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Neuro Oncol. 2014 Nov;16(11):1554-9. doi: 10.1093/neuonc/nou091. Epub 2014 May 20.

Phase 2 study of safety and efficacy of nimotuzumab in pediatric patients with progressive diffuse intrinsic pontine glioma.

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The Hospital for Sick Children, Toronto, Ontario, Canada (U.B., S.B., J.G., E.B.); The MD Anderson Cancer Center, Houston, Texas (J.W.); Children's Hospital Colorado, Anschutz Medical Campus, Aurora, Colorado (L.G.); Memorial Sloan Kettering Cancer Center, New York, New York (I.D., S.G.); NYU Langone Medical Center, New York, New York (J.A.); Ann & Robert H. Lurie Children's Hospital of Chicago Northwestern University Feinberg School of Medicine, Chicago, Illinois (S.G.); Sheba Medical Center, Tel Hashomer, Israel (M.Y.); Children's National Medical Center, Washington, DC (R.J.P.); University of Rochester Medical Center, Rochester, New York (D.N.K.); University of Florida, Gainesville, Florida (A.S.); Sidney Kimmel Comprehensive Cancer Center at Johns Hopkins, Baltimore, Maryland (K.C.); Vanderbilt Children Hospital, Nashville, Tenneessee (J.K.); Alberta Children's Hospital, Calgary, Alberta, Canada (D.S.); YM Biosciences Inc, Mississauga, Ontario, Canada (M.K.).



The prognosis of diffuse intrinsic pontine glioma (DIPG) remains poor, with no drug proven to be effective.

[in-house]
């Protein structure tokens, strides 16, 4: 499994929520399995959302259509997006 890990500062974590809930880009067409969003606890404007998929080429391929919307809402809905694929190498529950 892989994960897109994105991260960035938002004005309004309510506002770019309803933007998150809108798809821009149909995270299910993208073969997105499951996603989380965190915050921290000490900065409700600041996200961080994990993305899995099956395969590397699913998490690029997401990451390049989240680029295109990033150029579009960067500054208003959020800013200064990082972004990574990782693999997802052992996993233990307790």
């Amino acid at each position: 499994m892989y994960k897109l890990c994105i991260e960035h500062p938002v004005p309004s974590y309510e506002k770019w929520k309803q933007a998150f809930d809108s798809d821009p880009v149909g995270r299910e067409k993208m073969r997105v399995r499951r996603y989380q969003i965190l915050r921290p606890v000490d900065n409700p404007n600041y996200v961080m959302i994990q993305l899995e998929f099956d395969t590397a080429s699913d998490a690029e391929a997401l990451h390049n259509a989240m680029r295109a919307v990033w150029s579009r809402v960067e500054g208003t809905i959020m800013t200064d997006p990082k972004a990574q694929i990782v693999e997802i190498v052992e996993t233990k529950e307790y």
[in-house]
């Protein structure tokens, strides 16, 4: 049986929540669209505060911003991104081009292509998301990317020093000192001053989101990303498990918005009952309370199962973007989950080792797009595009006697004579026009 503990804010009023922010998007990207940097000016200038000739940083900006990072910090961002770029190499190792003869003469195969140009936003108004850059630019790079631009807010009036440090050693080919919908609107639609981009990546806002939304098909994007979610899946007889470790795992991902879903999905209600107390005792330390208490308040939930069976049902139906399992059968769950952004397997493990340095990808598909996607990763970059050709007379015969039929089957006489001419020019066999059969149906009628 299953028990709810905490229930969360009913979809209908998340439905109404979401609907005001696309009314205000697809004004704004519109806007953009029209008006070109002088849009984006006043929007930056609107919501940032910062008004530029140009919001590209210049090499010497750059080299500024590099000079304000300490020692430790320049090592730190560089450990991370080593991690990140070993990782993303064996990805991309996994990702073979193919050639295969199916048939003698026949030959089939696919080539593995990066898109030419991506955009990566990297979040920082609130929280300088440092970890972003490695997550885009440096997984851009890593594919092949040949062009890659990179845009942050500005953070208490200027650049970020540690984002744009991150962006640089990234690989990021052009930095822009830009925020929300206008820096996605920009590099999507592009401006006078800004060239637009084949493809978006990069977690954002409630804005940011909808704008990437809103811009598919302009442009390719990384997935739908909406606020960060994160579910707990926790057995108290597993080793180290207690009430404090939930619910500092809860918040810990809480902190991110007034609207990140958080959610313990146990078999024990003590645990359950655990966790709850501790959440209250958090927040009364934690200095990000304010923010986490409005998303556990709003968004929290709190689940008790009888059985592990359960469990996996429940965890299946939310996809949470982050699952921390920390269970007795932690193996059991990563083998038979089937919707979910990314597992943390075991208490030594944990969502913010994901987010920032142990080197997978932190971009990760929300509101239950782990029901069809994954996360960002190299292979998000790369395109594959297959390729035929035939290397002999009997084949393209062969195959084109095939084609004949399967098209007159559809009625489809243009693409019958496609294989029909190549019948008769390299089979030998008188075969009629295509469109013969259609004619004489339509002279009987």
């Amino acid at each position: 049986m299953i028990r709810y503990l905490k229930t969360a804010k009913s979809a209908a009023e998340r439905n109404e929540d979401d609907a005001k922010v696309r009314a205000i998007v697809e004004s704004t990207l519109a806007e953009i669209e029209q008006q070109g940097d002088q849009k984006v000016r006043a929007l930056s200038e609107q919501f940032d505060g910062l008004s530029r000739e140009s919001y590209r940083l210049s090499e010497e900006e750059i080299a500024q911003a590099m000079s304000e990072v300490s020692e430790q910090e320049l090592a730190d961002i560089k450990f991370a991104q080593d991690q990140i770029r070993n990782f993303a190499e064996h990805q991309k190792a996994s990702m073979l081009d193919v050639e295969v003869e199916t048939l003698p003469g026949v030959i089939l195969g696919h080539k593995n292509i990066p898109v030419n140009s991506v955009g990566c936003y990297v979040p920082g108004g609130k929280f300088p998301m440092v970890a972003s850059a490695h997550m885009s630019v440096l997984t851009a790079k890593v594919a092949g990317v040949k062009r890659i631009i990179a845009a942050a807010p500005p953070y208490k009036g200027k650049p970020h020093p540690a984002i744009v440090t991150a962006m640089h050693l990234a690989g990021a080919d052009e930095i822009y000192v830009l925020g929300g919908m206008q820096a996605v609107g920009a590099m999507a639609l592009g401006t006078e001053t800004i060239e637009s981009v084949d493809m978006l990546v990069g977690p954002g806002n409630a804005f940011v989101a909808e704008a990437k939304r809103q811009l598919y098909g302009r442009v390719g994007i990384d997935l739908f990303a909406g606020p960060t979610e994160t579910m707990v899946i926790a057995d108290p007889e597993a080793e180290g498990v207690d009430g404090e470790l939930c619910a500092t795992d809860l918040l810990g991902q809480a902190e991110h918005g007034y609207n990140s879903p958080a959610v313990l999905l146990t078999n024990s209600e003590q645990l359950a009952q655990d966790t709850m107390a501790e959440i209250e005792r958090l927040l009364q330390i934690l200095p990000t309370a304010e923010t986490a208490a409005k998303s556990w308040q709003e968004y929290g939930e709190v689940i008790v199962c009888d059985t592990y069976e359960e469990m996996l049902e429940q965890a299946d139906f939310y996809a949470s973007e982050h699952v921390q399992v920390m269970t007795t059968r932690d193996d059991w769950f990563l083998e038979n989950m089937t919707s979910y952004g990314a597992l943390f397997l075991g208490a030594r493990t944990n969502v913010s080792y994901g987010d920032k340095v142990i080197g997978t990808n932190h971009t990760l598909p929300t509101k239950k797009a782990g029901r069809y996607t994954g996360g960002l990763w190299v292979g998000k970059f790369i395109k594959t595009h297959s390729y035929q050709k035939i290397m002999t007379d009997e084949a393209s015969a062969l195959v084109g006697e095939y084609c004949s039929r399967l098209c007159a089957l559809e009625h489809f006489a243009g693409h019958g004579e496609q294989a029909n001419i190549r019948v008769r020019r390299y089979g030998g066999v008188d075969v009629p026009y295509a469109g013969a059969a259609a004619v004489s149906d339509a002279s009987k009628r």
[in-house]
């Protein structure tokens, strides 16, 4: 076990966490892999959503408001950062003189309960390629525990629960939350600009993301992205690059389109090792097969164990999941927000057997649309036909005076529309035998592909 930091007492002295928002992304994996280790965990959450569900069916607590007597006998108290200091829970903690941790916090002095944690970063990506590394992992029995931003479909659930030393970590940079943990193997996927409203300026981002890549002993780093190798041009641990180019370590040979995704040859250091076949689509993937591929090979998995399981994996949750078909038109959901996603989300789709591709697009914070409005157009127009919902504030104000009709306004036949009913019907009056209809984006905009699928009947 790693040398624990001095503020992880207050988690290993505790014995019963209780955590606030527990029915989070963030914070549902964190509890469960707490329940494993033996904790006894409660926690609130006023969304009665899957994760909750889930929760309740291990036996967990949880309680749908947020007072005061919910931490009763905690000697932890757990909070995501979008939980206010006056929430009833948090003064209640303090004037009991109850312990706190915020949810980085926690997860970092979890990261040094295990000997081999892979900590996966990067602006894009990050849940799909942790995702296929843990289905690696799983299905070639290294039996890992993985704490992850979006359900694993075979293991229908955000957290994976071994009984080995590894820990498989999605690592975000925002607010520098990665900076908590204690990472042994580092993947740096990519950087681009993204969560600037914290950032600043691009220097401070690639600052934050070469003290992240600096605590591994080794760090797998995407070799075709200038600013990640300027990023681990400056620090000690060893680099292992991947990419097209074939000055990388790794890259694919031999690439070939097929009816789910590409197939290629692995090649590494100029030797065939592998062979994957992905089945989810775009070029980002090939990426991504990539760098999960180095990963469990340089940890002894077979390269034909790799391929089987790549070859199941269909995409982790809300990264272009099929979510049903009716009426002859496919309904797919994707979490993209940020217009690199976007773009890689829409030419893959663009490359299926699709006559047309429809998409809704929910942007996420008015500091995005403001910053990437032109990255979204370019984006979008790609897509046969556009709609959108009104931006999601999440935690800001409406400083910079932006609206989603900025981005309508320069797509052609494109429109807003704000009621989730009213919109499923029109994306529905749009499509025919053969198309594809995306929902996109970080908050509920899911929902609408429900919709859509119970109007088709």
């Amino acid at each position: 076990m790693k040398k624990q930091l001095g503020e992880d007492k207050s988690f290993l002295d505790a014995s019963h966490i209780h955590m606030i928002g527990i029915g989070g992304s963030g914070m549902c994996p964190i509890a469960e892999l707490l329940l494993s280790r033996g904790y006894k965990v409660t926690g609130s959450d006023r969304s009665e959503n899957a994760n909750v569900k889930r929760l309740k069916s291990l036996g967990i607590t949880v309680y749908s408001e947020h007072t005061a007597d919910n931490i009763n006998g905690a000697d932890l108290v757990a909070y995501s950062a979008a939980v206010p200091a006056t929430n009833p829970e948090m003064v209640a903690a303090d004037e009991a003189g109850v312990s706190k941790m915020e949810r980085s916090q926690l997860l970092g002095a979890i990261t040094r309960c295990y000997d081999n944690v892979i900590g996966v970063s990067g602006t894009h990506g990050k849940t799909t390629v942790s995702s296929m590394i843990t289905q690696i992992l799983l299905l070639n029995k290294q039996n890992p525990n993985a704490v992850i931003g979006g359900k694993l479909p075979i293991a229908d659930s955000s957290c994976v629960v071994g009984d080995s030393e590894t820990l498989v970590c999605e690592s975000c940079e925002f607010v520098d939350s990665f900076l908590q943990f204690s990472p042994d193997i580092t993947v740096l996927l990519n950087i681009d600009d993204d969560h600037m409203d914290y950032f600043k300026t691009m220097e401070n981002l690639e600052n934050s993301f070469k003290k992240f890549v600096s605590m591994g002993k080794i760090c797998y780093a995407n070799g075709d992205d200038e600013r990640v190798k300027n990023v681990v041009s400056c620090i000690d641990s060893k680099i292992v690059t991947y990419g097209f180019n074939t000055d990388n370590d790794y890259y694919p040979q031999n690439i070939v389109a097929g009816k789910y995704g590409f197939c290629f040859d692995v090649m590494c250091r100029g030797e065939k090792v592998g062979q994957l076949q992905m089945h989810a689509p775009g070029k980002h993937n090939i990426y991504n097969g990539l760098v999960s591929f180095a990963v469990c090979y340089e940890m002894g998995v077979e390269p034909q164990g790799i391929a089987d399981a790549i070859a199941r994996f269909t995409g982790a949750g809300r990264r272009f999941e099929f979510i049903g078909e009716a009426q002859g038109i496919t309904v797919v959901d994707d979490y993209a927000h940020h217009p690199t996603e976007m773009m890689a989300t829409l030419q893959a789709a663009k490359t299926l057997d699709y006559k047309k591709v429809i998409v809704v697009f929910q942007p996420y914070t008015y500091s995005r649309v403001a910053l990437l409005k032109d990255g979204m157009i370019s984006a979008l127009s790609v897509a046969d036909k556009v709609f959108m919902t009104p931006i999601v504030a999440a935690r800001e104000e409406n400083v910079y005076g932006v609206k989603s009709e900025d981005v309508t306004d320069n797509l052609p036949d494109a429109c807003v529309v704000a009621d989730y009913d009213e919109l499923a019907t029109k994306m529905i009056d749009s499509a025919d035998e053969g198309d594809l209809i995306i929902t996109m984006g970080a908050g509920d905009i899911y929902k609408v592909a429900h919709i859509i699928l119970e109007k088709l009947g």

Patients with clinically and radiologically confirmed, centrally reviewed DIPG, who had failed standard first-line therapy were eligible for this multicenter phase II trial. The anti-epidermal growth factor receptor (EGFR) antibody, nimotuzumab (150 mg/m(2)), was administered intravenously once weekly from weeks 1 to 7 and once every 2 weeks from weeks 8 to 18. Response evaluation was based on clinical and MRI assessments. Patients with partial response (PR) or stable disease (SD) were allowed to continue nimotuzumab.


Forty-four patients received at least one dose of nimotuzumab (male/female, 20/24; median age, 6.0 years; range, 3.0-17.0 years). All had received prior radiotherapy. Treatment was well tolerated. Eighteen children experienced serious adverse events (SAEs). The majority of SAEs were associated with disease progression. Nineteen patients completed 8 weeks (W8) of treatment: There were 2 PRs, 6 SDs, and 11 progressions. Five patients completed 18 weeks (W18) of treatment: 1 of 2 patients with PR at W8 remained in PR at W18, and 3 of 6 children with SD at W8 maintained SD at W18. Time to progression following initiation of nimotuzumab for the 4 patients with SD or better at W18 was 119, 157, 182 and 335 days, respectively. Median survival time was 3.2 months. Two patients lived 663 and 481 days from the start of nimotuzumab.


Modest activity of nimotuzumab in DIPG, which has been shown previously, was confirmed: A small subset of DIPG patients appeared to benefit from anti-EGFR antibody treatment.


children; diffuse intrinsic pontine glioma; epidermal growth factor receptor; nimotuzumab; phase II trial

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